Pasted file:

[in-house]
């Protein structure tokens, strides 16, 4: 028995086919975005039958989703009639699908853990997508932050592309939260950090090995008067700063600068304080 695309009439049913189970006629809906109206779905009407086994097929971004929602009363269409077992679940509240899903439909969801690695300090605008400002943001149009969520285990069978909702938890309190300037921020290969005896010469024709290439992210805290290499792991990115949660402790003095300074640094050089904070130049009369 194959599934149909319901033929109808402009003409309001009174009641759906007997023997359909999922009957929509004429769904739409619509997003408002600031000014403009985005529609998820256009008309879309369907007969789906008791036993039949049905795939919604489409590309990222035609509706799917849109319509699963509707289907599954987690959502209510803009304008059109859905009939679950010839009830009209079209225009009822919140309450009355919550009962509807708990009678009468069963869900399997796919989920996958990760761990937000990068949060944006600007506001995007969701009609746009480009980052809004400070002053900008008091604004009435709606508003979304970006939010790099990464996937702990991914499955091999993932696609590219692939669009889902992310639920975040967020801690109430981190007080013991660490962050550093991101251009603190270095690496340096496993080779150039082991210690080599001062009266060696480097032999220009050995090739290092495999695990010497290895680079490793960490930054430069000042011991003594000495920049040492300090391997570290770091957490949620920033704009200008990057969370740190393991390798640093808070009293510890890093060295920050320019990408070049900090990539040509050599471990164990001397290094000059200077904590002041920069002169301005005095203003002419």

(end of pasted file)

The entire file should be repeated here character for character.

[in-house]
């Protein structure tokens, strides 16, 4: 028995086919975005039958989703009639699908853990997508932050592309939260950090090995008067700063600068304080 695309009439049913189970006629809906109206779905009407086994097929971004929602009363269409077992679940509240899903439909969801690695300090605008400002943001149009969520285990069978909702938890309190300037921020290969005896010469024709290439992210805290290499792991990115949660402790003095300074640094050089904070130049009369 194959599934149909319901033929109808402009003409309001009174009641759906007997023997359909999922009957929509004429769904739409619509997003408002600031000014403009985005529609998820256009008309879309369907007969789906008791036993039949049905795939919604489409590309990222035609509706799917849109319509699963509707289907599954987690959502209510803009304008059109859905009939679950010839009830009209079209225009009822919140309450009355919550009962509807708990009678009468069963869900399997796919989920996958990760761990937000990068949060944006600007506001995007969701009609746009480009980052809004400070002053900008008091604004009435709606508003979304970006939010790099990464996937702990991914499955091999993932696609590219692939669009889902992310639920975040967020801690109430981190007080013991660490962050550093991101251009603190270095690496340096496993080779150039082991210690080599001062009266060696480097032999220009050995090739290092495999695990010497290895680079490793960490930054430069000042011991003594000495920049040492300090391997570290770091957490949620920033704009200008990057969370740190393991390798640093808070009293510890890093060295920050320019990408070049900090990539040509050599471990164990001397290094000059200077904590002041920069002169301005005095203003002419």